[5 minute reading]
On April 3, 2020, ZZ Data Labs predicted a fall in Spain’s GDP of between 5% and 12% over the next two years.
We present a study that shows how in Spain the GDP could fall by up to 27% at the most critical moment of this outbreak. The economy would lose between 9.5% and 22% this year and would recover during 2021 and 2022
The study has analysed the main sectors of the Spanish economy: tourism, construction, health, commerce, financial services, agriculture, automotive, banking and mining. In all sectors there is a certain drop, which is entirely due to the effects of the SARS-CoV-2 (coronavirus) outbreak in which we find ourselves. The drop is specifically attributed to containment measures taken to curb the number of cases of COVID-19.
The study aims to answer with its results a series of questions that are being repeated in Spanish households and companies:
- What will be the real impact of this crisis? How much will we fall and for how long?
- Which sectors will be most and least affected?
- When will we start to recover?
- How long will it take us to recover? When will we return to the point before COVID-19?
- What would happen to our economy if there were a future upswing in cases?
What will be the real impact of this crisis?
We have developed a multitude of scenarios by sector and autonomous community, as well as the corresponding aggregates. In this article we present three of them: one more favourable (green curve), one medium (blue curve) and one more unfavourable (orange curve).
The scenarios depend on how long the total confinement adopted by the Government of Spain lasts and how it is exited, presumably gradually until a return to normality is achieved.
The prediction is based on a previous study on the evolution and effects of the COVID-19 in Spain using Artificial Intelligence, also carried out by ZZ Data Labs.
In the worst case scenario, the Spanish economy would fall 27% between July and August, recovering to fall 22% by the end of the year and 12% by 2021. In the medium scenario, GDP would fall by 22% between June and July, 14% at the end of 2020 and 8% in 2021. Finally, in the most favourable scenario, GDP would be affected by 18% between May and June, recovering to 9.5% at the end of the year and 5% in 2021. Throughout 2022, the economic level prior to the current outbreak would recover.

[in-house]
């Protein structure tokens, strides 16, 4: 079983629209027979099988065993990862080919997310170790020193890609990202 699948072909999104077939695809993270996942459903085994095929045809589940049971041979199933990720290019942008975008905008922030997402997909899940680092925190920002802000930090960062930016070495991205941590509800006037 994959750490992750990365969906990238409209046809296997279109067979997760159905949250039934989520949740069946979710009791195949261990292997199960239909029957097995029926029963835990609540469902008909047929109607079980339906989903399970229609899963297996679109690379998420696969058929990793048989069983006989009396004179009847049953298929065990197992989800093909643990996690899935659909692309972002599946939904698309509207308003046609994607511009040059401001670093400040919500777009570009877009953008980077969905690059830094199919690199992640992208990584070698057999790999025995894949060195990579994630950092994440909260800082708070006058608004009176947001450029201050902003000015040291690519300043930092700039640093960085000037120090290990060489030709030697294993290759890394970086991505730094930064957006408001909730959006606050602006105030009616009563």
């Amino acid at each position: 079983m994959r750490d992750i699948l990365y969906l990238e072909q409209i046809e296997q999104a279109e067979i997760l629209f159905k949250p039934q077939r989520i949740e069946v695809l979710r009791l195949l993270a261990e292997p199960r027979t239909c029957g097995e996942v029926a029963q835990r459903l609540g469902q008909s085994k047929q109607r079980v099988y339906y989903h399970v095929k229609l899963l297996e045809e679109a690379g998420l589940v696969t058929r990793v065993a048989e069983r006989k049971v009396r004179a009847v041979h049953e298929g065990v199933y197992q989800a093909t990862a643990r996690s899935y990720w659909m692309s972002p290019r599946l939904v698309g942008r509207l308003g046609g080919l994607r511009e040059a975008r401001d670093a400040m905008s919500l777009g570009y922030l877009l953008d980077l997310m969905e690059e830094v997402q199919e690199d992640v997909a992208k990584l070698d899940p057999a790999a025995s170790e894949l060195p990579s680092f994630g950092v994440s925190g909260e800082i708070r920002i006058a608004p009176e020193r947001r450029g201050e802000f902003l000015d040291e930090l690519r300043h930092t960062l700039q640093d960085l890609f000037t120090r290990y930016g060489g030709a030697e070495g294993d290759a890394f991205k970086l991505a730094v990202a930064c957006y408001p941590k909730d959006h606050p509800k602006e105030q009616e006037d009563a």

Which sectors will be most and least affected? How much will we fall and for how long?
The most affected sector will be tourism, with falls of up to 50% in the most favorable scenario and 70% in the most unfavorable. It will be followed by the automotive and industrial sectors with falls of between 20% and 40% and commerce, between 20% and 35%.
The study predicts that the least affected sectors will be health, with falls of less than 3%, agriculture, with falls of less than 5%, and construction, although the latter will fall by between 7% and 15%.
When are we going to start going back up?
In the medium scenario, after the 22% drop in GDP, a period of high growth begins, caused by the population coming out of confinement and the willingness of the population to return to work and encourage consumption. In this scenario, total confinement would last two or three weeks and would gradually be lifted over two months. By mid-June, recovery would begin, with shops fully open.
How long will it take us to recover? When will we return to the point before COVID-19?
According to ZZ Data Labs’ models, although the initial recovery will be strong, the trend will stabilize throughout the third and fourth quarters. This will mean that, in the most favourable case, by the end of 2020 the fall will have gone from 18% to 9.5%, in the average case from 22% to 14%, and in the most unfavourable case from 27% to 22%.
During 2021, the economy is expected to function at the pace it did before the outbreak, so the recovery will be complete. However, given the erosion of GDP in the second and third quarters of 2020, the level expected in 2019 will not be recovered in 2021. It will be in 2022 when Spanish GDP will be at these levels again.
What would happen to our economy if there were a future surge of cases?
Other scenarios in the study conducted by ZZ Data Labs envisage a second outbreak in September and further minority ones in 2021. In the latter cases, if a vaccine is developed and strategies for virus containment are in place, confinement of the population would not be necessary, so the impact on GDP would be much less than in the first outbreak.
The case is different when an outbreak occurs during the fourth quarter of 2020, which would force a new confinement and the main sectors that contribute significantly to Spanish GDP would be affected again, with the curve taking the form of a double negative peak: a first recovery at the end of the first outbreak and a second depression at the beginning of the second, even more pronounced than the first.